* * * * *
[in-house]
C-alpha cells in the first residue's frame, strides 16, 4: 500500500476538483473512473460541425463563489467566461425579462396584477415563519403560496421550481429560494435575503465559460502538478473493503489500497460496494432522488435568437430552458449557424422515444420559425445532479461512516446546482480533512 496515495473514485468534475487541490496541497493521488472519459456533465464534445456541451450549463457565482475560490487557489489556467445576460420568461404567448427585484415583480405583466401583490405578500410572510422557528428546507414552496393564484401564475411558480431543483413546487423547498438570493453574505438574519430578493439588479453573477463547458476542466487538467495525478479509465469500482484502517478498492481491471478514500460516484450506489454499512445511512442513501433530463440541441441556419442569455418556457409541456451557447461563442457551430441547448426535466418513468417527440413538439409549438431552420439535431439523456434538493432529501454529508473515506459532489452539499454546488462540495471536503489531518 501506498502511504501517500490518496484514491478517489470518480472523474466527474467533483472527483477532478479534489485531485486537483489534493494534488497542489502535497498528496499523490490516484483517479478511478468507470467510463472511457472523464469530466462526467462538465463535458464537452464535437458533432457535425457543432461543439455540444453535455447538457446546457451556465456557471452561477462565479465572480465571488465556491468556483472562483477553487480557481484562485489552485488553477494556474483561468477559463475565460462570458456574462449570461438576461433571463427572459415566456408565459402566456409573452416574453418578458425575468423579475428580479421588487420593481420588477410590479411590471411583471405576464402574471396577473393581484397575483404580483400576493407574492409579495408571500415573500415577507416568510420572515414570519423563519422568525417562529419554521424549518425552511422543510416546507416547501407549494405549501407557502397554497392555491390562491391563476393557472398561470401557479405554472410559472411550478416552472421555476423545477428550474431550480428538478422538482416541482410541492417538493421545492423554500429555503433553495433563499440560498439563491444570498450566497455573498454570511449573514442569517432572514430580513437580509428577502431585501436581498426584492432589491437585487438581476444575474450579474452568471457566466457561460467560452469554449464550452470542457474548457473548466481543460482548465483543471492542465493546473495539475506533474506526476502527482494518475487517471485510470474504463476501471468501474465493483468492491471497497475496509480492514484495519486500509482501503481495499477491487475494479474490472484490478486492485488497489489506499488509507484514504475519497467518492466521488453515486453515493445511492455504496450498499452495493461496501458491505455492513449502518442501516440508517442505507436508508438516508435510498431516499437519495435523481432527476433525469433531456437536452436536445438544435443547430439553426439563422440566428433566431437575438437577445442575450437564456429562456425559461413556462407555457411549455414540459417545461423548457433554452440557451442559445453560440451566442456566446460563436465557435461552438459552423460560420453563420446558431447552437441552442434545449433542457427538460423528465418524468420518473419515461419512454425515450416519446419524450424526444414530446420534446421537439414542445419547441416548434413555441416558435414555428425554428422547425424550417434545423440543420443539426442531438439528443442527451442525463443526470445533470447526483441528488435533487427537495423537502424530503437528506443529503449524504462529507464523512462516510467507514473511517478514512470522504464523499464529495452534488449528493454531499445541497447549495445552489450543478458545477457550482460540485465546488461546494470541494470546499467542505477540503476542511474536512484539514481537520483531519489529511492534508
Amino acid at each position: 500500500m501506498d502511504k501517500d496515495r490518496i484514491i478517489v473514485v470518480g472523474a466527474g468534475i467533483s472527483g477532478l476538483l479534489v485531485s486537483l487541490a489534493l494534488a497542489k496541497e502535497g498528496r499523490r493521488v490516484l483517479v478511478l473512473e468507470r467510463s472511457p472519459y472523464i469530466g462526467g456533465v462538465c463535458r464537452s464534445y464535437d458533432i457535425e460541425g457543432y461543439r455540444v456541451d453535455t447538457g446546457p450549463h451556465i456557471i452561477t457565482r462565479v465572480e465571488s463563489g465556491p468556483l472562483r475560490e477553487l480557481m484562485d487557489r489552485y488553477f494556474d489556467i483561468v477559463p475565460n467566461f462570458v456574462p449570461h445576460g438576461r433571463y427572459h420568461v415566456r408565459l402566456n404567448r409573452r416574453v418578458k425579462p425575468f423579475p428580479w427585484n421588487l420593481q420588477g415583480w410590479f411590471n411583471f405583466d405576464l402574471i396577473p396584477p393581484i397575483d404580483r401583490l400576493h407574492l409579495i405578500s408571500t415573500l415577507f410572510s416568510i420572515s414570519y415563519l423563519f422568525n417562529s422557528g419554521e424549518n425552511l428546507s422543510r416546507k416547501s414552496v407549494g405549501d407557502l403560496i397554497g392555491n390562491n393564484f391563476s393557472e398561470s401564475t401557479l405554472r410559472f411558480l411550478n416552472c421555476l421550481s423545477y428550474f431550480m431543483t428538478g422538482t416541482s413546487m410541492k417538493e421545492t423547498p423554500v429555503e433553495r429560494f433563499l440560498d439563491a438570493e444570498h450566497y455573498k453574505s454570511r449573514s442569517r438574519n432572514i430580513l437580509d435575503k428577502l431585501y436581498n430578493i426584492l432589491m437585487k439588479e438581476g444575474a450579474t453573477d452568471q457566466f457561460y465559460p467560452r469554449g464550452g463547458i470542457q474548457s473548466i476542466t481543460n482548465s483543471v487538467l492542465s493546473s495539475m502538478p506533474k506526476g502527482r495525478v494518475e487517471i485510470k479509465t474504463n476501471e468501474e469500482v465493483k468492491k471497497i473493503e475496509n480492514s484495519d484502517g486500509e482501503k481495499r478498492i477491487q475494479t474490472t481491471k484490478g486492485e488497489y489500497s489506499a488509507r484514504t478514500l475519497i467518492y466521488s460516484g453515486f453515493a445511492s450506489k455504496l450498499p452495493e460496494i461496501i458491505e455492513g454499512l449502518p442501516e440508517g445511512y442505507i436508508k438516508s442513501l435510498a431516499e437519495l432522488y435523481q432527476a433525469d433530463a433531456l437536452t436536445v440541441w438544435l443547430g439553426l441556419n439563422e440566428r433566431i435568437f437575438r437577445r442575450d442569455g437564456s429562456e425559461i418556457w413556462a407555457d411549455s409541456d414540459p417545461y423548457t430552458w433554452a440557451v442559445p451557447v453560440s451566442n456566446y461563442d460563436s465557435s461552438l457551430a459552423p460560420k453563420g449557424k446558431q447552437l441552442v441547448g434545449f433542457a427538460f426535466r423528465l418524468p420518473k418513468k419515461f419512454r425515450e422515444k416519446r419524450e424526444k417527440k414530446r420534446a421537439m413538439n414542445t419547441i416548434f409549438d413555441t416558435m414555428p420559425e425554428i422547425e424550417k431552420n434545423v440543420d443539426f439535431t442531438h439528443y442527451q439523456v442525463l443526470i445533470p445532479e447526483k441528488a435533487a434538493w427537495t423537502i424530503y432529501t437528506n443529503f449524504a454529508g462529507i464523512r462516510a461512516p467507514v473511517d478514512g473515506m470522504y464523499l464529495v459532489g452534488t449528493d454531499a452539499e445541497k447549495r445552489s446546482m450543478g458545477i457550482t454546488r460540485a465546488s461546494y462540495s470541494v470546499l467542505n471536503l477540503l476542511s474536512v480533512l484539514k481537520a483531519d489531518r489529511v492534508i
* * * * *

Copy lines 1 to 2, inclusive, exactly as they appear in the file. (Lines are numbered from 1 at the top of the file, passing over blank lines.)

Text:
[in-house]
C-alpha cells in the first residue's frame, strides 16, 4: 500500500476538483473512473460541425463563489467566461425579462396584477415563519403560496421550481429560494435575503465559460502538478473493503489500497460496494432522488435568437430552458449557424422515444420559425445532479461512516446546482480533512 496515495473514485468534475487541490496541497493521488472519459456533465464534445456541451450549463457565482475560490487557489489556467445576460420568461404567448427585484415583480405583466401583490405578500410572510422557528428546507414552496393564484401564475411558480431543483413546487423547498438570493453574505438574519430578493439588479453573477463547458476542466487538467495525478479509465469500482484502517478498492481491471478514500460516484450506489454499512445511512442513501433530463440541441441556419442569455418556457409541456451557447461563442457551430441547448426535466418513468417527440413538439409549438431552420439535431439523456434538493432529501454529508473515506459532489452539499454546488462540495471536503489531518 501506498502511504501517500490518496484514491478517489470518480472523474466527474467533483472527483477532478479534489485531485486537483489534493494534488497542489502535497498528496499523490490516484483517479478511478468507470467510463472511457472523464469530466462526467462538465463535458464537452464535437458533432457535425457543432461543439455540444453535455447538457446546457451556465456557471452561477462565479465572480465571488465556491468556483472562483477553487480557481484562485489552485488553477494556474483561468477559463475565460462570458456574462449570461438576461433571463427572459415566456408565459402566456409573452416574453418578458425575468423579475428580479421588487420593481420588477410590479411590471411583471405576464402574471396577473393581484397575483404580483400576493407574492409579495408571500415573500415577507416568510420572515414570519423563519422568525417562529419554521424549518425552511422543510416546507416547501407549494405549501407557502397554497392555491390562491391563476393557472398561470401557479405554472410559472411550478416552472421555476423545477428550474431550480428538478422538482416541482410541492417538493421545492423554500429555503433553495433563499440560498439563491444570498450566497455573498454570511449573514442569517432572514430580513437580509428577502431585501436581498426584492432589491437585487438581476444575474450579474452568471457566466457561460467560452469554449464550452470542457474548457473548466481543460482548465483543471492542465493546473495539475506533474506526476502527482494518475487517471485510470474504463476501471468501474465493483468492491471497497475496509480492514484495519486500509482501503481495499477491487475494479474490472484490478486492485488497489489506499488509507484514504475519497467518492466521488453515486453515493445511492455504496450498499452495493461496501458491505455492513449502518442501516440508517442505507436508508438516508435510498431516499437519495435523481432527476433525469433531456437536452436536445438544435443547430439553426439563422440566428433566431437575438437577445442575450437564456429562456425559461413556462407555457411549455414540459417545461423548457433554452440557451442559445453560440451566442456566446460563436465557435461552438459552423460560420453563420446558431447552437441552442434545449433542457427538460423528465418524468420518473419515461419512454425515450416519446419524450424526444414530446420534446421537439414542445419547441416548434413555441416558435414555428425554428422547425424550417434545423440543420443539426442531438439528443442527451442525463443526470445533470447526483441528488435533487427537495423537502424530503437528506443529503449524504462529507464523512462516510467507514473511517478514512470522504464523499464529495452534488449528493454531499445541497447549495445552489450543478458545477457550482460540485465546488461546494470541494470546499467542505477540503476542511474536512484539514481537520483531519489529511492534508